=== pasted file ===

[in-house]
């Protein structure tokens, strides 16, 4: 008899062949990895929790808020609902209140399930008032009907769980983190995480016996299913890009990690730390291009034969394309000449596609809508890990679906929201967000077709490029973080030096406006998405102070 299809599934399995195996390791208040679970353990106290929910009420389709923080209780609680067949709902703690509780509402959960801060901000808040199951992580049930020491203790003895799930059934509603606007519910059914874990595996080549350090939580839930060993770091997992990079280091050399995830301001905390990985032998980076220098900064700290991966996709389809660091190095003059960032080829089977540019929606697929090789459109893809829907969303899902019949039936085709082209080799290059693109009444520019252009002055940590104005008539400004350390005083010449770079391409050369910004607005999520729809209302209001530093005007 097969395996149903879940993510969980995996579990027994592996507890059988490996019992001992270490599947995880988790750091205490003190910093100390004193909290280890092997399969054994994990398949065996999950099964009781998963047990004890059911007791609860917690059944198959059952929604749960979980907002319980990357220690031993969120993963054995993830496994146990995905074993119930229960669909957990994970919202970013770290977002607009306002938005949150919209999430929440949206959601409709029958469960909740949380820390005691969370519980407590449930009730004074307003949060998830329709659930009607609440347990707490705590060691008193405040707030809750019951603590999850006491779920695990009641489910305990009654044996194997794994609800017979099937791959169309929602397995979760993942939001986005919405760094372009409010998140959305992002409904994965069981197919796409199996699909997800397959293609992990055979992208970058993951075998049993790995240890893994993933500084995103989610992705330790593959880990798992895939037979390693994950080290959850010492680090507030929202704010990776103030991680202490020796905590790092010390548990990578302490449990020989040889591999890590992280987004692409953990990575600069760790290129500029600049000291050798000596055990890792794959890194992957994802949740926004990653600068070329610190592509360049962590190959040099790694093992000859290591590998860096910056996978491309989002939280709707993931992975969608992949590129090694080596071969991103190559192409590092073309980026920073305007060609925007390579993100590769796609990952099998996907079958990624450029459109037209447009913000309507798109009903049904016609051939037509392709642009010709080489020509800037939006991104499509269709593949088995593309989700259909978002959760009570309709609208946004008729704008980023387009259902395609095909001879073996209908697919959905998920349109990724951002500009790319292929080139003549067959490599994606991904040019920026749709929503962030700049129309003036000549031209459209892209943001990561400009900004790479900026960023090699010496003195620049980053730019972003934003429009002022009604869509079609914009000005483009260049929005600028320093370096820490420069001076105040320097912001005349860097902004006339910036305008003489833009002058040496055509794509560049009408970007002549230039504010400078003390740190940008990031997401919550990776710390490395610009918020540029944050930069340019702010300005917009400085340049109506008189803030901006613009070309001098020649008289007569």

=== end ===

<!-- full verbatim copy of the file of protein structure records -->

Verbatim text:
[in-house]
């Protein structure tokens, strides 16, 4: 008899062949990895929790808020609902209140399930008032009907769980983190995480016996299913890009990690730390291009034969394309000449596609809508890990679906929201967000077709490029973080030096406006998405102070 299809599934399995195996390791208040679970353990106290929910009420389709923080209780609680067949709902703690509780509402959960801060901000808040199951992580049930020491203790003895799930059934509603606007519910059914874990595996080549350090939580839930060993770091997992990079280091050399995830301001905390990985032998980076220098900064700290991966996709389809660091190095003059960032080829089977540019929606697929090789459109893809829907969303899902019949039936085709082209080799290059693109009444520019252009002055940590104005008539400004350390005083010449770079391409050369910004607005999520729809209302209001530093005007 097969395996149903879940993510969980995996579990027994592996507890059988490996019992001992270490599947995880988790750091205490003190910093100390004193909290280890092997399969054994994990398949065996999950099964009781998963047990004890059911007791609860917690059944198959059952929604749960979980907002319980990357220690031993969120993963054995993830496994146990995905074993119930229960669909957990994970919202970013770290977002607009306002938005949150919209999430929440949206959601409709029958469960909740949380820390005691969370519980407590449930009730004074307003949060998830329709659930009607609440347990707490705590060691008193405040707030809750019951603590999850006491779920695990009641489910305990009654044996194997794994609800017979099937791959169309929602397995979760993942939001986005919405760094372009409010998140959305992002409904994965069981197919796409199996699909997800397959293609992990055979992208970058993951075998049993790995240890893994993933500084995103989610992705330790593959880990798992895939037979390693994950080290959850010492680090507030929202704010990776103030991680202490020796905590790092010390548990990578302490449990020989040889591999890590992280987004692409953990990575600069760790290129500029600049000291050798000596055990890792794959890194992957994802949740926004990653600068070329610190592509360049962590190959040099790694093992000859290591590998860096910056996978491309989002939280709707993931992975969608992949590129090694080596071969991103190559192409590092073309980026920073305007060609925007390579993100590769796609990952099998996907079958990624450029459109037209447009913000309507798109009903049904016609051939037509392709642009010709080489020509800037939006991104499509269709593949088995593309989700259909978002959760009570309709609208946004008729704008980023387009259902395609095909001879073996209908697919959905998920349109990724951002500009790319292929080139003549067959490599994606991904040019920026749709929503962030700049129309003036000549031209459209892209943001990561400009900004790479900026960023090699010496003195620049980053730019972003934003429009002022009604869509079609914009000005483009260049929005600028320093370096820490420069001076105040320097912001005349860097902004006339910036305008003489833009002058040496055509794509560049009408970007002549230039504010400078003390740190940008990031997401919550990776710390490395610009918020540029944050930069340019702010300005917009400085340049109506008189803030901006613009070309001098020649008289007569």